Pioneer Sunday at UTSA Institute of Texan Cultures

By Brandon Anioł
Educational Specialist, UTSA Institute of Texan Cultures

Spring break is an exciting way to greet the prospect of warmer weather. In San Antonio, Texas, the Institute of Texan Cultures (ITC) is encouraging visitors to discover the roots of home gardening and nutrition. Over spring break, the ITC presented Pioneer Sunday and Texas Frontier Week, public programs linking modern home gardening with interpretations of historic agriculture. The museum served nearly 2000 visitors throughout the course of the week, many of whom participated in family activities that stimulated exploration in home gardening, organic farming, and nutrition.

ITC docents present interpretations of historic agriculture in Texas.

ITC docents present interpretations of historic agriculture in Texas.

A Let’s Move! museum, the ITC is committed to bridging the gaps between the past, the present, and the future. Everyone loves to eat, but most people are unaware of where their food comes from, both physically and historically. Presented on Sunday, March 9, Pioneer Sunday featured living history interpreters working alongside botanists and master gardeners. This juxtaposition motivated visitors to think about food holistically and how our relationship with agriculture has changed over time. The centerpiece of the event was an antique tractor show, presented by the Utopia, Texas Independent School District Future Farmers of America program. The FFA build-teams restored each tractor as part of a year-long course offered through Utopia, TX ISD. Each tractor build-team consisted entirely of high school students, including one all-girl team.

Students from Utopia, TX ISD Future Farmers of America Program stand behind their tractors.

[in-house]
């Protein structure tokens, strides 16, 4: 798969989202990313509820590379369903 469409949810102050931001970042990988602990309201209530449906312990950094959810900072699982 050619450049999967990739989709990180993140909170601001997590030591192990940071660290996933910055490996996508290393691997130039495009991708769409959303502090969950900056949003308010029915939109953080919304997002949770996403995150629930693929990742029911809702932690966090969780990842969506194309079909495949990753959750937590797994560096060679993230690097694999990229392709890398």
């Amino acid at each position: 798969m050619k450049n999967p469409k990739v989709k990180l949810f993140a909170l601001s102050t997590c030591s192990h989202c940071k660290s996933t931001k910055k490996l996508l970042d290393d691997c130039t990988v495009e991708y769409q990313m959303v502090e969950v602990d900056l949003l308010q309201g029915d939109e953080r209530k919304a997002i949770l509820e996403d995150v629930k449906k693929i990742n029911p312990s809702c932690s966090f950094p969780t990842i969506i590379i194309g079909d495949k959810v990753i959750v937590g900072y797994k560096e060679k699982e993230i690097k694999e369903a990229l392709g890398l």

Students from Utopia, TX ISD Future Farmers of America Program stand behind their tractors. The all-girl build team restored the 1949 Farmall Cub they are standing behind. They competed and won blue ribbon in three different stock shows across Texas this year.

Texas Frontier Week, presented March 10-14, extended the experience of past and present and the possibilities of the future to visitors enjoying the spring break. Both Pioneer Sunday and Texas Frontier Week achieved support from organizations across South Texas, including the San Antonio Botanical Garden, Bexar County Master Gardeners, San Antonio Food Bank, the Future Farmers of America and the Texas A&M Agrilife Extension.

Bexar County Master Gardeners offer visitors tips for home gardening.

Bexar County Master Gardeners offer visitors tips for home gardening.

The Institute of Texan Cultures is a component of the University of Texas at San Antonio. It pursues its mandate as the state’s center for multicultural education by investigating the ethnic and cultural history of the state and presenting stories through exhibits, programs, workshops, and special events. The Institute is an affiliate of the Smithsonian Institution in Washington, D.C.

The ITC proudly presents the 43rd Texas Folklife Festival in June, an extension of the Smithsonian Folklife Festival in Washington D.C. For more information, visit TexanCultures.com

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